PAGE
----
2. My daughter was diagnosed with Celiac via endoscopy/biopsy and had other indicators such as blood counts and vitamin/mineral deficiencies. At first, it seemed that she was incredibly sensitive to any cross contamination. Now, several years later and well into recovery, she has gotten accidentally glutened several times with seemingly no adverse effects. Is that even possible? Could the initial diagnosis have been incorrect? Or once the gut has healed, can a Celiac sometimes tolerate occasional exposures better? Thank you for your insights.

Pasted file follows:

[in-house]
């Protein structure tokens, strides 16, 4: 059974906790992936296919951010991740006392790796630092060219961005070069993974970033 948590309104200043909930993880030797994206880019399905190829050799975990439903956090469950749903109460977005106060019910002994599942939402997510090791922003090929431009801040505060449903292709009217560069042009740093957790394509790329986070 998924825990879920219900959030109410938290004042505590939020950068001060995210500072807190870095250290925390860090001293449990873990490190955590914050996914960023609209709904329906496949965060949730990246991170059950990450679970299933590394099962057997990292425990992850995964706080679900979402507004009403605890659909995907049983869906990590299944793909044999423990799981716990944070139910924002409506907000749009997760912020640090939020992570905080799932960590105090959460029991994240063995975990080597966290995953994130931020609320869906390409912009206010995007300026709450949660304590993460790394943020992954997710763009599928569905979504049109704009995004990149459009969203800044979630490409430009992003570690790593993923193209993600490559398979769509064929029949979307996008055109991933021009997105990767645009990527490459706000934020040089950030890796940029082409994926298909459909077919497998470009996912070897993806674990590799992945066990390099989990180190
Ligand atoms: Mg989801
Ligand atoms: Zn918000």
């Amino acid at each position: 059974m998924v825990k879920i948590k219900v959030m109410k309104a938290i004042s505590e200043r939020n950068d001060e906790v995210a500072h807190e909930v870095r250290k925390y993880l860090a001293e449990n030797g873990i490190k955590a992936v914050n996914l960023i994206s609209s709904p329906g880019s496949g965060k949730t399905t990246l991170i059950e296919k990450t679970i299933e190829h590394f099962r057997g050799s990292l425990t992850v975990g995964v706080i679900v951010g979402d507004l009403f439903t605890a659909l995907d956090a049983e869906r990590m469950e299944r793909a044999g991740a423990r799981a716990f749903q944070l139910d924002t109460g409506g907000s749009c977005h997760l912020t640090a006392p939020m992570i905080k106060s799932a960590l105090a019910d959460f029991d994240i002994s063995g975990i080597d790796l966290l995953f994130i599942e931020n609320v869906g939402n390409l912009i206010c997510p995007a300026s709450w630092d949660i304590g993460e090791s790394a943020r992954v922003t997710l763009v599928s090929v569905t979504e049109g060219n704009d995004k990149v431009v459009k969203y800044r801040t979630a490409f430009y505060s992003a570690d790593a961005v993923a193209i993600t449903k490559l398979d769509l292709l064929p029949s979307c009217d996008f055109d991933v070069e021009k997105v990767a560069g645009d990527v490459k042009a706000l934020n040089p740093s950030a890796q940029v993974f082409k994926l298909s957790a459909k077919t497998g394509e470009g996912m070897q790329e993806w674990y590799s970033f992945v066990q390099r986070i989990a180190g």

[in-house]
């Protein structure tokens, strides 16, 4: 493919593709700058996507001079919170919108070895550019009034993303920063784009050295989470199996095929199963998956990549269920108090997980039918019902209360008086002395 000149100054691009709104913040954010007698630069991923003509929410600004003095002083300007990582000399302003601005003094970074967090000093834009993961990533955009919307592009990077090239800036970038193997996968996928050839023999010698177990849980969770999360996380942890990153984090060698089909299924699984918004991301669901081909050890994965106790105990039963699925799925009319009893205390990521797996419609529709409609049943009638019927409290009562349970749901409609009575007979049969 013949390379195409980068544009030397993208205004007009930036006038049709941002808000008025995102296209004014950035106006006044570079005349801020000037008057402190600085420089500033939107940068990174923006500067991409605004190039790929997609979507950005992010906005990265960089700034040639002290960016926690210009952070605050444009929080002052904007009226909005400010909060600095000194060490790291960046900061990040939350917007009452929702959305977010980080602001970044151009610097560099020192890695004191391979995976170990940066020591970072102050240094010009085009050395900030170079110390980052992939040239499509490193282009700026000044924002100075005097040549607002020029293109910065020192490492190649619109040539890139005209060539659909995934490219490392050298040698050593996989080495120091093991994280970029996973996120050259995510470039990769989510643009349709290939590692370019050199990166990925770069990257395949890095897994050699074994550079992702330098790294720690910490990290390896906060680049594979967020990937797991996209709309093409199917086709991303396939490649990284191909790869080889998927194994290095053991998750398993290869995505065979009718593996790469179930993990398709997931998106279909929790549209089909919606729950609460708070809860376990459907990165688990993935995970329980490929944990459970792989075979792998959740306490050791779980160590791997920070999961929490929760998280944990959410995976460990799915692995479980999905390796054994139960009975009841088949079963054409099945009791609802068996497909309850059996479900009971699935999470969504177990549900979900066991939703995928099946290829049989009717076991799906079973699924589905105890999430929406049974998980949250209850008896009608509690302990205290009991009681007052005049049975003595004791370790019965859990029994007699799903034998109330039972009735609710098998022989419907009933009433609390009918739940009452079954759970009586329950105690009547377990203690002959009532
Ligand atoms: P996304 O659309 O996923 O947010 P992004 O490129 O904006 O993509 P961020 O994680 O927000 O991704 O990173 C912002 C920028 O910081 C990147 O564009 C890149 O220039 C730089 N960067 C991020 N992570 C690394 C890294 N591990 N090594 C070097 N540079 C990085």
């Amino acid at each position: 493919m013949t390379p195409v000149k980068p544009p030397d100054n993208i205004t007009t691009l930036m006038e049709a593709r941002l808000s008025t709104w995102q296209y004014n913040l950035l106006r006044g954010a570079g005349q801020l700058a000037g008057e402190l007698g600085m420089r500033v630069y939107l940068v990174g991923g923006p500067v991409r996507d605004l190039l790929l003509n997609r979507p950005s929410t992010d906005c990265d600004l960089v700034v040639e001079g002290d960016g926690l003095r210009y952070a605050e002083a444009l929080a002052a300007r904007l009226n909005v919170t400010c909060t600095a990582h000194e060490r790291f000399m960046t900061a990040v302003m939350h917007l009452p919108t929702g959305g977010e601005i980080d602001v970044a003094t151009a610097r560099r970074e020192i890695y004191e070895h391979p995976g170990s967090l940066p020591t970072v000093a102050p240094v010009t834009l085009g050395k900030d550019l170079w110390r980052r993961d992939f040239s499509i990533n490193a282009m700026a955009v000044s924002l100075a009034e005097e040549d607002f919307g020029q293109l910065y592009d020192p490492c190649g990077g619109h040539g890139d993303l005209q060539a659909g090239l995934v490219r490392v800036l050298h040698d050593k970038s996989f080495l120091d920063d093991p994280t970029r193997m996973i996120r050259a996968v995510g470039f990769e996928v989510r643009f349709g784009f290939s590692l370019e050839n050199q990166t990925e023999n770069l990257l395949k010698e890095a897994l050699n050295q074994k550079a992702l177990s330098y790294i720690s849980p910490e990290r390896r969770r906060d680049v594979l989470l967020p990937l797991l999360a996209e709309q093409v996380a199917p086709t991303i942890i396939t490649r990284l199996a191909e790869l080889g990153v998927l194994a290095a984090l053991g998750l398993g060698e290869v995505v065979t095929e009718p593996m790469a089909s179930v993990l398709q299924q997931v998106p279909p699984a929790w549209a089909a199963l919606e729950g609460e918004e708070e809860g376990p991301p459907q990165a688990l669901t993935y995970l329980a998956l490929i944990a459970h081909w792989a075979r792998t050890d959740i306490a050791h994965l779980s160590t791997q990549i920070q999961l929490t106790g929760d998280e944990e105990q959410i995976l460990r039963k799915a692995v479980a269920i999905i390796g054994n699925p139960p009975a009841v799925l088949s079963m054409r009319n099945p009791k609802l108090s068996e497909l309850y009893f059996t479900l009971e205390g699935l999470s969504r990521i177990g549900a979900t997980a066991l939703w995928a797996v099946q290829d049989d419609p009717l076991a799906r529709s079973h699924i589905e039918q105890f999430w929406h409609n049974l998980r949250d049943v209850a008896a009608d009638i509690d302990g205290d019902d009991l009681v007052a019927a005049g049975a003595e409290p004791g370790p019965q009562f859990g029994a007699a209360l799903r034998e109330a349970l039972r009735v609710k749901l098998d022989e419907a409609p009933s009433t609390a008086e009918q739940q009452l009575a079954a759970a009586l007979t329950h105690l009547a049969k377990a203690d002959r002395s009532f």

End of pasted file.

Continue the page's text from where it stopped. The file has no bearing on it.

3. Looking to see what else other may have seen or experienced. My 5 yo daughter had issues with gluten since birth. I had been gluten free for 4 years before being pregnant with her. ( I was not diagnosed celiac, had gene test, positive, antibody test negative. later figured out I was IgA deficient, but already gluten-free diet by then) Anyway, I got glutened when exclusively breastfeeding her, she had diarrhea for days until it cleared my system. Diarrhea reoccurred when she had milk pumped from that time period. Fast forward to solid food introduction: she had diarrhea when she tried wheat foods around 12 mo old. I make everything at home gluten free, so she tried gluten at grandmas. Decided to skip wheat, since washing diarrhea diapers is no fun. She was probably glutened some times during toddlerhood, as toddlers put everything into their mouths. At three, we decided to try a gluten challenge, which in hindsight, really messed up potty training. She had alternating constipation for days, then followed by a couple days of diarrhea. After 10 weeks, her antibody tests were negative, her IgA ok, her gene test positive. I skipped endoscopy for $$ reasons, but returned to gluten-free and her BMs became normal consistency and regularity again. Since then, she had occasionally been glutened, usually an oops at daycare or gluteny playdoh. Last time we knew she was glutened was regular playdoh at preschool in Sept 2016, after which we bought her gluten-free doh and gluten-free toys for her to have in class. AND potty training issues greatly improved over this past year. BUT just three weeks ago, she got into a regular ice cream sandwich...and there were no diarrhea poops. So last week, I fed her one whole piece of gluteny bread....and no diarrhea. So I'm torn about what to do! Has she outgrown something? Is she 'silent' in her symptoms now? I know the Dr would say go back to gluten and retest if symptoms return. But mommy bear worries if silent symptoms would hurt her during years of growth? Or maybe I'm overthinking and she'll be just fine for the rest of her life?